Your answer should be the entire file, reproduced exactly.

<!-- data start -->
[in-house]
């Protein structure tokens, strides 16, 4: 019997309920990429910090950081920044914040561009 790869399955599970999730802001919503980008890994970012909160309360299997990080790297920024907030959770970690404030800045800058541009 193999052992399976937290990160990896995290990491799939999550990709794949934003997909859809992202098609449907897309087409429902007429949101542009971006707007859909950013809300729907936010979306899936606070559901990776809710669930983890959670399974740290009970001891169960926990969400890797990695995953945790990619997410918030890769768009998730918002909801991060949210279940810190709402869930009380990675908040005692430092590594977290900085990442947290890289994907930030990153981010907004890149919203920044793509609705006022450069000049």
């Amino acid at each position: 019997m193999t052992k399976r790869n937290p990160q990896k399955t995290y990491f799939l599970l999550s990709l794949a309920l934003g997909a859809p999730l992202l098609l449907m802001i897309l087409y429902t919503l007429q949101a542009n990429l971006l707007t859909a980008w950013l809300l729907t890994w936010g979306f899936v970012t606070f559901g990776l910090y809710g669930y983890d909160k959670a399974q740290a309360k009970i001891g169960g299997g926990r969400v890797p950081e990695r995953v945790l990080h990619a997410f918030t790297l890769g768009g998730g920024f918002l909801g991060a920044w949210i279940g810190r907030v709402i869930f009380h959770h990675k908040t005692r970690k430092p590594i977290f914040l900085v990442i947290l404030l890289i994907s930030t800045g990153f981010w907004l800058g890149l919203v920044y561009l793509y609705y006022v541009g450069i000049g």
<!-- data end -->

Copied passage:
[in-house]
């Protein structure tokens, strides 16, 4: 019997309920990429910090950081920044914040561009 790869399955599970999730802001919503980008890994970012909160309360299997990080790297920024907030959770970690404030800045800058541009 193999052992399976937290990160990896995290990491799939999550990709794949934003997909859809992202098609449907897309087409429902007429949101542009971006707007859909950013809300729907936010979306899936606070559901990776809710669930983890959670399974740290009970001891169960926990969400890797990695995953945790990619997410918030890769768009998730918002909801991060949210279940810190709402869930009380990675908040005692430092590594977290900085990442947290890289994907930030990153981010907004890149919203920044793509609705006022450069000049």
């Amino acid at each position: 019997m193999t052992k399976r790869n937290p990160q990896k399955t995290y990491f799939l599970l999550s990709l794949a309920l934003g997909a859809p999730l992202l098609l449907m802001i897309l087409y429902t919503l007429q949101a542009n990429l971006l707007t859909a980008w950013l809300l729907t890994w936010g979306f899936v970012t606070f559901g990776l910090y809710g669930y983890d909160k959670a399974q740290a309360k009970i001891g169960g299997g926990r969400v890797p950081e990695r995953v945790l990080h990619a997410f918030t790297l890769g768009g998730g920024f918002l909801g991060a920044w949210i279940g810190r907030v709402i869930f009380h959770h990675k908040t005692r970690k430092p590594i977290f914040l900085v990442i947290l404030l890289i994907s930030t800045g990153f981010w907004l800058g890149l919203v920044y561009l793509y609705y006022v541009g450069i000049g």